Welcome to the Archives

Many students complete their educational career without interacting with the archives, possibly without knowing they exists. Having studied psychology for the entirety of my six years in higher education, I have never had a reason to interact with or investigate the contents of the archives available to me until recently.

After being accepted at TAMU-CC, I began applying to available Graduate Assistant jobs indiscriminately. When the archives staff contacted me, I had to pretend to remember applying for this particular position as I searched the internet and my inbox for the words they were using. After stumbling through the interview process, I was walked through the archives and began to get a grasp on what was actually going on in the hidden corner of the library that had somehow escaped my attention all these years; though, there is still so much more to uncovers and learn about in the TAMU-CC archives. My job is targeted; I work on the Blucher collection.

The Blucher Collection consists of over 150 linear feet of documents dated back to the early 1800s. Felix Blucher was a Texas pioneer and his family saved nearly every piece of paper they touched for four generations. He and his sons were surveyors in South Texas for generations and were instrumental in the development of the region; they had personal relationships with many prominent Texas families and were involved in many important projects in the Coastal Bend Area and beyond. I was tasked with organizing the Blucher Collection in order to make them available to patrons. I was sure that this would turn out to be a tedious and mundane task, but I am a flexible person and was confident that it would be okay.


Without expectation, I began moving through the disorganized collection. I was told to bring the director of Special Collections and Archives anything that stood out as having particular significance. In the beginning, I was making trips to her office every few minutes excitedly holding random pieces of correspondence or paperwork. Slowly I realized that the entire collection consisted of these items.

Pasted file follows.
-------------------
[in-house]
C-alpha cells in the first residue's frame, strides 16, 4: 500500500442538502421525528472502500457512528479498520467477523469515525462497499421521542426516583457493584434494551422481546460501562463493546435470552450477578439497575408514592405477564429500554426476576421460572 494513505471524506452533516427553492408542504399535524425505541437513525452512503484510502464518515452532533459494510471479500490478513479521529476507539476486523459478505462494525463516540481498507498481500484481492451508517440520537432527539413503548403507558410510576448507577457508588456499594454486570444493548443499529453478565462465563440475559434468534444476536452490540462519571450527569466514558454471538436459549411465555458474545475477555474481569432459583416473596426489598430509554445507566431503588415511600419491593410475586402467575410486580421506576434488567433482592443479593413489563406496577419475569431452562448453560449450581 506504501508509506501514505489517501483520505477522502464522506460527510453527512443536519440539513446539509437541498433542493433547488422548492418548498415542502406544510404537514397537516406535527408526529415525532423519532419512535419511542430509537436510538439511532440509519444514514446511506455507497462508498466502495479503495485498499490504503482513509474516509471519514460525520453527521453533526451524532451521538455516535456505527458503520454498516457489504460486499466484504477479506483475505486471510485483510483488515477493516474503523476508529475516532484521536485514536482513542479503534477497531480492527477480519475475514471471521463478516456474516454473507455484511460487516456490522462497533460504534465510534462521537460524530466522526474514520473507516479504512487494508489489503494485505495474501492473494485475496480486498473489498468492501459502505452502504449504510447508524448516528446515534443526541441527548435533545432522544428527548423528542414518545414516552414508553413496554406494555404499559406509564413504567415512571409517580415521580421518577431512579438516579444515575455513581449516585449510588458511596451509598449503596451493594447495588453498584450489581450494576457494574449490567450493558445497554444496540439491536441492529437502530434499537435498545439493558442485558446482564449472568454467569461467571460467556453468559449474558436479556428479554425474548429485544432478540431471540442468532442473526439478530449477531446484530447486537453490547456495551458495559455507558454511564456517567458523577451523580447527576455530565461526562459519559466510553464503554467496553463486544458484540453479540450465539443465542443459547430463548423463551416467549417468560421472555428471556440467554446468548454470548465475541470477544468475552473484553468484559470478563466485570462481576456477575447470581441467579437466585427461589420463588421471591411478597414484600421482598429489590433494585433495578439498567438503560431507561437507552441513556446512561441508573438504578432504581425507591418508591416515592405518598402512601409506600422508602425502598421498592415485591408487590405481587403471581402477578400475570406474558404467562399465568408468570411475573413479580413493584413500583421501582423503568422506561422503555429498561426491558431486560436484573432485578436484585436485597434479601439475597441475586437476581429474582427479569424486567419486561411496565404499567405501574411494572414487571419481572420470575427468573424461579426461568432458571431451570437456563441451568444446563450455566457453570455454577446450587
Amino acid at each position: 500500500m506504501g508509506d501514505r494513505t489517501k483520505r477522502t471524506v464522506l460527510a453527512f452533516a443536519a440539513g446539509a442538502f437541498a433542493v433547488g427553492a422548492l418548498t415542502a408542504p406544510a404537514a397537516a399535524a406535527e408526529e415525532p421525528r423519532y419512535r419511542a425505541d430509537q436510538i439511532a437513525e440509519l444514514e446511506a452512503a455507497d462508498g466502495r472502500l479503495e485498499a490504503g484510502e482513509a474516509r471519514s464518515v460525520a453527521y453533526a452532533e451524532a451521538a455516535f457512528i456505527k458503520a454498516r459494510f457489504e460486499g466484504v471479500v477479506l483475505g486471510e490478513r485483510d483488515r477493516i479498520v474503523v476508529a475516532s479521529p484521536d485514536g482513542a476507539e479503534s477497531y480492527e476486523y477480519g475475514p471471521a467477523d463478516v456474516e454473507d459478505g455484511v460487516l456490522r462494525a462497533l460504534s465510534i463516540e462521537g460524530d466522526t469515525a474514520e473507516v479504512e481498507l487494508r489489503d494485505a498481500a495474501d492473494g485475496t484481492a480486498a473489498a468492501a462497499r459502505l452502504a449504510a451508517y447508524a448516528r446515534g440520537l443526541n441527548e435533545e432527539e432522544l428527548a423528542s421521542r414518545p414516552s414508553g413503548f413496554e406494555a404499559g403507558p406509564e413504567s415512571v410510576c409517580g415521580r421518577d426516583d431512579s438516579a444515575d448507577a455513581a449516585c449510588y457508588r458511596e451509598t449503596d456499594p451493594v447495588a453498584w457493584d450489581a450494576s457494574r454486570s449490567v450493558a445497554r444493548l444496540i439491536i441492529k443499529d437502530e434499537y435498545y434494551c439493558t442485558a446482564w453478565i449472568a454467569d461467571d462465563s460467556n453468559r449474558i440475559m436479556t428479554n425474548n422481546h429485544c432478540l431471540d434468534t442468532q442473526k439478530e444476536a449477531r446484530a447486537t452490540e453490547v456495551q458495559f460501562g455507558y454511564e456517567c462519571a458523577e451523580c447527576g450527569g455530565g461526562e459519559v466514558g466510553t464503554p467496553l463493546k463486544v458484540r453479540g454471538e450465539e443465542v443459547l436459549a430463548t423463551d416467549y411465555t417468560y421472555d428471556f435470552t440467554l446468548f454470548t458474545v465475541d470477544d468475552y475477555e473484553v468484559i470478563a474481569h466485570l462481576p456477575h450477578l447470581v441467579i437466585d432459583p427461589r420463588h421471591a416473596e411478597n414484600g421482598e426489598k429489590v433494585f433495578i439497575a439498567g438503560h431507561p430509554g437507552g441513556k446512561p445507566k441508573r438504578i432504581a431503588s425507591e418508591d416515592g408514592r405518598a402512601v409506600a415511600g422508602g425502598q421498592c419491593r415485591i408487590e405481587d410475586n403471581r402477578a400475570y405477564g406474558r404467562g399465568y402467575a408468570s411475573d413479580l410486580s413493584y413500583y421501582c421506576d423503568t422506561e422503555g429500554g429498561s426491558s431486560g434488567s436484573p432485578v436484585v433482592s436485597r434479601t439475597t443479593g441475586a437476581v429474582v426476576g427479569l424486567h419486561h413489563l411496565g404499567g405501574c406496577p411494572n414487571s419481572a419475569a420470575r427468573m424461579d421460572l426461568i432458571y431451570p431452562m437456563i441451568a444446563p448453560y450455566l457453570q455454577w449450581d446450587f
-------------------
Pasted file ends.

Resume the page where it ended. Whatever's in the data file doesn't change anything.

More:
Again, the collection was completely unorganized. However, jumping through time, a fragmented firsthand account of Texas and American History slowly began to materialize into a comprehensive family story spanning generations. At one moment I would be holding handwritten letters describing hardships endured by pioneers who initially settled the Coastal Bend Area, soon after I would pick up a letter from a WWI soldier describing events occurring at his camp. Slowly, I began to know the personality, educational background, professional accomplishments, and difficulties experienced by generations of individuals whose lives touched many major historical events as well as geographical areas of personal significance to me.

The Blucher Collection contains conversations relating to the early settlement of Texas, the development of the Coastal Bend Area, the Mexican American War, the Civil War, and the World Wars, and many other notable events. Paperwork signed by major historical figures is interspersed throughout. Driving through Corpus, I now recognize names on street signs, landmarks described by individuals in the 1800s, and have even located my family’s ranch on an old Blucher map.


In the past, I had no particular interest in studying history, but holding the actual letters written in the moment by someone who is experiencing events brings history to life. Because of the scope of this collection, much can be learned about local, state, and world history in the format of firsthand experience. To the novice or advanced historian, I believe that this collection truly has something to offer.

This project is made possible by a grant from the U.S. Institute of Museum and Library Services and Texas State Library and Archives Commission (Grant Number TXT – 21011). (2021)